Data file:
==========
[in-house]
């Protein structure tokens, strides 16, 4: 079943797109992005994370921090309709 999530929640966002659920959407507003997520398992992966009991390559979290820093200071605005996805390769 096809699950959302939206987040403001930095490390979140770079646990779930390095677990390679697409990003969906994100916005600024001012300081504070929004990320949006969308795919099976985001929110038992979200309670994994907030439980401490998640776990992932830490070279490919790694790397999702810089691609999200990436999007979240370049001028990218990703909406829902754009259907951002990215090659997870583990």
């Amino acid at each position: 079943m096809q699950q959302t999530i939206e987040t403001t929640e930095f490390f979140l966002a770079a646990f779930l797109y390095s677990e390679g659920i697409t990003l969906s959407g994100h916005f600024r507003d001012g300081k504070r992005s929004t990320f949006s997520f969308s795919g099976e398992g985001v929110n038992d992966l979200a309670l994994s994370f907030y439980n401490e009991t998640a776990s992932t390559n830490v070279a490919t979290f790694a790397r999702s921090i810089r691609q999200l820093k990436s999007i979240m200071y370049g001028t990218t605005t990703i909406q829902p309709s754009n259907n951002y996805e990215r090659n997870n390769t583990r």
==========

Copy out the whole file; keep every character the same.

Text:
[in-house]
């Protein structure tokens, strides 16, 4: 079943797109992005994370921090309709 999530929640966002659920959407507003997520398992992966009991390559979290820093200071605005996805390769 096809699950959302939206987040403001930095490390979140770079646990779930390095677990390679697409990003969906994100916005600024001012300081504070929004990320949006969308795919099976985001929110038992979200309670994994907030439980401490998640776990992932830490070279490919790694790397999702810089691609999200990436999007979240370049001028990218990703909406829902754009259907951002990215090659997870583990």
């Amino acid at each position: 079943m096809q699950q959302t999530i939206e987040t403001t929640e930095f490390f979140l966002a770079a646990f779930l797109y390095s677990e390679g659920i697409t990003l969906s959407g994100h916005f600024r507003d001012g300081k504070r992005s929004t990320f949006s997520f969308s795919g099976e398992g985001v929110n038992d992966l979200a309670l994994s994370f907030y439980n401490e009991t998640a776990s992932t390559n830490v070279a490919t979290f790694a790397r999702s921090i810089r691609q999200l820093k990436s999007i979240m200071y370049g001028t990218t605005t990703i909406q829902p309709s754009n259907n951002y996805e990215r090659n997870n390769t583990r």